By Nilushi Karunaratne, Editor, BloombergNEF
“A dead horse.” That’s what Germany’s Chancellor Olaf Scholz recently called the prospect of reviving nuclear power in his country.
Europe’s biggest economy had thrown its remaining three plants a lifeline in the wake of Russia’s invasion of Ukraine, postponing their phase-out to help stave off an energy crunch through the winter. But they finally shuttered in mid-April, bringing an end to more than half a century of atomic electricity feeding into the grid.
As Scholz dismisses calls from his junior coalition partner, the Free Democrats, to keep the horse alive, some countries still see a future for nuclear power in their quest to reach net-zero emissions and ensure energy security.
While solar and wind are leading the way, they can’t produce electricity round the clock or when the sun isn’t shining and the wind isn’t blowing. Batteries have yet to achieve the required breakthroughs in technology, profitability and scale to be able to store enough excess renewable energy and discharge it to the grid when needed. That means nuclear can act as a complementary source of reliable, low-carbon, “firm” power to underpin intermittent solar and wind.
For conventional nuclear fission being used today – which involves splitting atoms to release energy – there are two main barriers to it being considered a serious contender in the race to net zero: skepticism around the safety of reactors and radioactive waste disposal, and cost.
Nuclear has struggled to shake the legacy of a number of high-profile disasters and compete with cheaper and faster-to-install sources of zero-carbon power. The number of reactors in operation today has changed little since the immediate fallout of the 2011 Fukushima accident, as retirements have outpaced new facilities coming online.
In the West, in particular, there has been a reluctance to expend political and financial capital on a controversial and expensive technology, and this has resulted in an aging atomic fleet. There are 410 active reactors spread out across the globe and two-thirds of these are more than 30 years old. For the US, home to the world’s largest fleet, that share is even higher at 96%.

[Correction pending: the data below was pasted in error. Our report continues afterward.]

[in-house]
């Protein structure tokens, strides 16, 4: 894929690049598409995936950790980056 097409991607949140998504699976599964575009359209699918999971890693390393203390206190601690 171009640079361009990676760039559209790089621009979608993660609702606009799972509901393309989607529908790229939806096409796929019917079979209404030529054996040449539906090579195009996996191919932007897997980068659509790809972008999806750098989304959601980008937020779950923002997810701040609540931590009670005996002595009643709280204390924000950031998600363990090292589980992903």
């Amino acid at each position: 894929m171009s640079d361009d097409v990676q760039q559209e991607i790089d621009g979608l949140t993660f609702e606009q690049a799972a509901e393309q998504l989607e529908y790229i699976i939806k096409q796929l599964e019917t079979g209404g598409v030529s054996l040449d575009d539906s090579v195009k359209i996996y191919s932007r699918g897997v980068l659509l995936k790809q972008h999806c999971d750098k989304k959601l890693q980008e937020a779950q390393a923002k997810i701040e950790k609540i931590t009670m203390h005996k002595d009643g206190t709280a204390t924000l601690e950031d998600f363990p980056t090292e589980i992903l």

Old doesn’t necessarily equate to bad, as reactors have been deemed safe to run for decades beyond their planned operating lifetimes. US regulators approved a 20-year extension for two of Dominion Energy’s rectors in Virginia to continue generating power into the 2050s. That gives them a lifespan of 80 years – longer than the average American.
Support to keep nuclear around in the US is growing. According to a survey conducted by the Pew Research Center, 57% of people are now in favor of more nuclear power plants to produce electricity, up from 43% in 2020. It’s a rare issue with consensus across the political spectrum. Government backing is there too, with the Bipartisan Infrastructure Law providing $6 billion of funding to prevent premature closures and the Inflation Reduction Act serving up a production tax credit for existing reactors.
But progress on new reactors in the US has been limited. Southern Company’s Vogtle Unit 3 in Georgia started delivering power to the grid at the end of July and was the first new reactor to be constructed in the US in more than three decades. Rather than being a shining beacon for the American nuclear industry, it serves as more of a cautionary tale, having arrived seven years late and billions of dollars over budget. BloombergNEF calculations put the cost of Vogtle 3 at around $15,200 per kilowatt-electric, more than five times higher than mainland China’s Fangchenggang 3 reactor, which entered into service in March.
Just one additional reactor is on the way in the US: Vogtle Unit 4, which is due to come online by early 2024. Still, headway is being made elsewhere around the world, with a further 56 reactors in the works. BNEF estimates a net 25 gigawatts of nuclear capacity will be added from this year to the end of the decade – roughly equivalent to the size of South Korea’s current fleet.
Asia is leading the charge, most notably mainland China, which has a pipeline of 21 new reactors. Momentum there is being aided by state support, lower interest rates, cheaper and more experienced labor, and less red tape.
The rapidly growing fleet in mainland China puts it on track to chip away at the dominance of the US, although both are far less reliant on atomic energy than France, where nuclear typically supplies more than 60% of the country’s electricity.
At the global level, nuclear’s influence has been in decline amid the buildout of solar, wind and natural gas-fired plants. It provided around 17% of the world’s electricity back in 2000 and that has since fallen to 10%. Over that same period, wind and solar have progressed from less than a 0.5% share to 13%.